The International Monetary Fund (IMF) recently released it’s projections for GDP growth in the year 2016. The country on top of the list? Myanmar. At 8.6%. That’s a lot and is (on the surface) quite encouraging for a country who’s economy pales in comparison to even the economy of it’s neighbor, Thailand. With vast political and economic reforms have come increased consumer confidence, large inflows of foreign direct investment, and a strengthened partnership with “the international community”.
But, as any economist will tell you GDP is a measurement of economic performance not a measurement of well-being. In fact, rapid economic growth, like what Myanmar is experiencing at the moment, can result in a range of effects on well-being. At the extremes of this range are effects that seem to be opposites of each other. Here is Ghatak, Ghosh, and Kotwal (2014) commenting on the past decade in India:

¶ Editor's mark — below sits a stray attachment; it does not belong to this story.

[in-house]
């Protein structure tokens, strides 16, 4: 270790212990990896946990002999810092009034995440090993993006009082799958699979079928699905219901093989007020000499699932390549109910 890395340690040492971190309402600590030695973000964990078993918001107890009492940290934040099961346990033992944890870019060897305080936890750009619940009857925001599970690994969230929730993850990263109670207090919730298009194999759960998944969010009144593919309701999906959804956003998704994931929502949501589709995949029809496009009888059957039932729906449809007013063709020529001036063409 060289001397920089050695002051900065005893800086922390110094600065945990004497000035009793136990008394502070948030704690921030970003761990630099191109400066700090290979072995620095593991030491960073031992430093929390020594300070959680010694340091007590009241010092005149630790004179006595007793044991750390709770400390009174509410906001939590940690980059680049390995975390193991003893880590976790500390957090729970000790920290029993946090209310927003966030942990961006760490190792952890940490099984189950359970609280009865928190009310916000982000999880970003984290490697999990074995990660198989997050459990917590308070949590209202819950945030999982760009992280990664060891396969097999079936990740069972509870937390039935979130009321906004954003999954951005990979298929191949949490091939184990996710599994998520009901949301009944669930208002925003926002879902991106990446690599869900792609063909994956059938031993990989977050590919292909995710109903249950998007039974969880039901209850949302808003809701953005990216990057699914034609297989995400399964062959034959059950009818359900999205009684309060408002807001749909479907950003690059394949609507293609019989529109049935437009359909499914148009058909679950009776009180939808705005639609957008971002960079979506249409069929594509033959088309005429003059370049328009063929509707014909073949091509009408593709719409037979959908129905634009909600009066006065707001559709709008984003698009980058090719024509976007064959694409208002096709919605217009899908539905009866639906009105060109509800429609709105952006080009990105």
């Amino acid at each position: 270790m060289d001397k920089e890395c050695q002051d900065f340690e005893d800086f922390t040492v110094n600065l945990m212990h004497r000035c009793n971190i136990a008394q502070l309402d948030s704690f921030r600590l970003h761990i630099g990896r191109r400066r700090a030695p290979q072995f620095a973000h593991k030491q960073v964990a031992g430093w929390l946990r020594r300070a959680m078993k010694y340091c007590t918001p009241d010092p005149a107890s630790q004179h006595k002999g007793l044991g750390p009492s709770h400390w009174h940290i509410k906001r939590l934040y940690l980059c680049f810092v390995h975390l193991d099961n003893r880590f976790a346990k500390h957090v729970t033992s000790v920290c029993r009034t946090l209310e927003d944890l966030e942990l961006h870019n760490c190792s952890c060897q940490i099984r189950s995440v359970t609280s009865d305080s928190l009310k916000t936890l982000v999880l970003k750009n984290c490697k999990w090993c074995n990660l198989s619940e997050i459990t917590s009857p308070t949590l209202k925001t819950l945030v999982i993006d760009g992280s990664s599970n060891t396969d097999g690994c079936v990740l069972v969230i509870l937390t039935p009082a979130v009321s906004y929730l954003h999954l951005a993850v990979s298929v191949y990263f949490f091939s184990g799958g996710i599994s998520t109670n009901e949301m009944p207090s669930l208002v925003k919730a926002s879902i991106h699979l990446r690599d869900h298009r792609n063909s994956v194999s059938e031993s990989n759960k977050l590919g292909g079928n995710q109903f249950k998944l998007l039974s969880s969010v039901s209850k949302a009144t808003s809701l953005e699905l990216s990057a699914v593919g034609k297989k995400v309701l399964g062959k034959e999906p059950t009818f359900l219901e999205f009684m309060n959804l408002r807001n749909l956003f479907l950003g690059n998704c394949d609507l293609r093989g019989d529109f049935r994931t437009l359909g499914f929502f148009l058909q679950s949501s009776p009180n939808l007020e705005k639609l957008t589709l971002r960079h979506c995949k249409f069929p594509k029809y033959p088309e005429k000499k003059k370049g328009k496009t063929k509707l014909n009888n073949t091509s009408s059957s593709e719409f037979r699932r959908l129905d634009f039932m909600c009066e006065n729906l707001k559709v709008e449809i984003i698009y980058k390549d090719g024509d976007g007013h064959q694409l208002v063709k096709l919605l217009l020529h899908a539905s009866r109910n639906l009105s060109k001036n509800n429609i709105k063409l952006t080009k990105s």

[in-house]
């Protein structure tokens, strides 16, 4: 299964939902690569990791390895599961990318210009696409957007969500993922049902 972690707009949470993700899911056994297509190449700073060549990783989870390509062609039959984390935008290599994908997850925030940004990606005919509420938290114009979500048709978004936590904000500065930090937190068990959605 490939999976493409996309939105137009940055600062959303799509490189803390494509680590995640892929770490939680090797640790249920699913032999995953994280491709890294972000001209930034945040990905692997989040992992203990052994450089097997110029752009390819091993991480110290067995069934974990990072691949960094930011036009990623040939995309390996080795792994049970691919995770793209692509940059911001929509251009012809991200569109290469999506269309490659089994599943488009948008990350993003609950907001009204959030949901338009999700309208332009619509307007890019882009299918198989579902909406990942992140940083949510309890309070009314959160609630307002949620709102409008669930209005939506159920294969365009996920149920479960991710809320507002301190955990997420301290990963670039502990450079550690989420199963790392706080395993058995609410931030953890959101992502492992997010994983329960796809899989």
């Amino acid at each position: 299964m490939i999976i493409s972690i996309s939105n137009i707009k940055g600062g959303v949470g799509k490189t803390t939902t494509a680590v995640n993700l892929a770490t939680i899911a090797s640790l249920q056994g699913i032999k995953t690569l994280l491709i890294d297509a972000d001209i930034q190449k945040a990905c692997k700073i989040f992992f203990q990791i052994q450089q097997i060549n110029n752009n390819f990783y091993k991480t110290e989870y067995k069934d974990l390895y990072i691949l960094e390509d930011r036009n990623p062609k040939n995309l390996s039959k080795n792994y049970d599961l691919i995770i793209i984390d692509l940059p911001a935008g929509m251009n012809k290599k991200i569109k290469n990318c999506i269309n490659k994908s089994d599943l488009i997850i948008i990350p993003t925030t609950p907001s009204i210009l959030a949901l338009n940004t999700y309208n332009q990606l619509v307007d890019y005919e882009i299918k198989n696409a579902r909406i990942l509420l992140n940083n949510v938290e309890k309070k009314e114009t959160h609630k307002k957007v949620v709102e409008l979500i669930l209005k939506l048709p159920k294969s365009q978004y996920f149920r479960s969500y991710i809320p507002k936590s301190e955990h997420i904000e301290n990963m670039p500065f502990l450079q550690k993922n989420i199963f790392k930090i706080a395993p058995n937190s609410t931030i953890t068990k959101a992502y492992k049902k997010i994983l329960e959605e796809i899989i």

[2004-2013 was] a period during which growth accelerated, Indians started saving and investing more, the economy opened up, foreign investment came rushing in, poverty declined sharply and building of infrastructure gathered pace . . . [But a] period of fast growth in a poor country can put significant stress on the system which it must cope with. Growth can also unleash powerful aspirations as well as frustrations, and political parties who can tap into these emotions reap the benefits.
If the next decade for Myanmar looks at all like the past decade for India, many would consider this to be a success. As the economy opens up bringing with it accelerated growth, increased foreign investment, large investments in infrastructure, and a sharp decline in poverty on average; questions remain. Will these advancements unleash powerful aspirations or vast frustration? Will the dividends of peace, security, and democracy include the farmers, fishermen, entrepreneurs, and families in the rural areas or will the impacts be contained to the rapidly developing urban areas?